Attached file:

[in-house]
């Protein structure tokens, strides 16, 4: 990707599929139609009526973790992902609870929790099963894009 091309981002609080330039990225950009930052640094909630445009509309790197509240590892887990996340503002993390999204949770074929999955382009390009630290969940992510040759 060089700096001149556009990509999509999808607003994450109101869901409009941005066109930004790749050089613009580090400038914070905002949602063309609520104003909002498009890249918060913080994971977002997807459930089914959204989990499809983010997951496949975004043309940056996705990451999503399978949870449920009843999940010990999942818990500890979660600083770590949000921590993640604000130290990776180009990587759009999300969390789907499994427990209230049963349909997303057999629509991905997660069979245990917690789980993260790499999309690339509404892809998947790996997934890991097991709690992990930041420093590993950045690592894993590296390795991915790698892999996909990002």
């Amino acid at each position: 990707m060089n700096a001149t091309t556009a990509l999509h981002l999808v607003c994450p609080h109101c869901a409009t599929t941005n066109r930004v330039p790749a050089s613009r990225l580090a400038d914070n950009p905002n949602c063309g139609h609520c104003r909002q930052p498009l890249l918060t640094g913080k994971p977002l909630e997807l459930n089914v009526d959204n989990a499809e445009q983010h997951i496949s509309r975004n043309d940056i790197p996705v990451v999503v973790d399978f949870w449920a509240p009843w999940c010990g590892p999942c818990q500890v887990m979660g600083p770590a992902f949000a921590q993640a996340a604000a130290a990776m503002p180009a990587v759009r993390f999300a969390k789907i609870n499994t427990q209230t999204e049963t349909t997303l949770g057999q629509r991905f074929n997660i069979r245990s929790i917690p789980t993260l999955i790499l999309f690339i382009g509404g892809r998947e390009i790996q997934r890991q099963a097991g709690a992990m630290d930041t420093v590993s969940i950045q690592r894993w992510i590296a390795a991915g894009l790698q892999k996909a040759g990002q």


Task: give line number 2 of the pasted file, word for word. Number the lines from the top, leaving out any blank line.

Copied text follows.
């Protein structure tokens, strides 16, 4: 990707599929139609009526973790992902609870929790099963894009 091309981002609080330039990225950009930052640094909630445009509309790197509240590892887990996340503002993390999204949770074929999955382009390009630290969940992510040759 060089700096001149556009990509999509999808607003994450109101869901409009941005066109930004790749050089613009580090400038914070905002949602063309609520104003909002498009890249918060913080994971977002997807459930089914959204989990499809983010997951496949975004043309940056996705990451999503399978949870449920009843999940010990999942818990500890979660600083770590949000921590993640604000130290990776180009990587759009999300969390789907499994427990209230049963349909997303057999629509991905997660069979245990917690789980993260790499999309690339509404892809998947790996997934890991097991709690992990930041420093590993950045690592894993590296390795991915790698892999996909990002």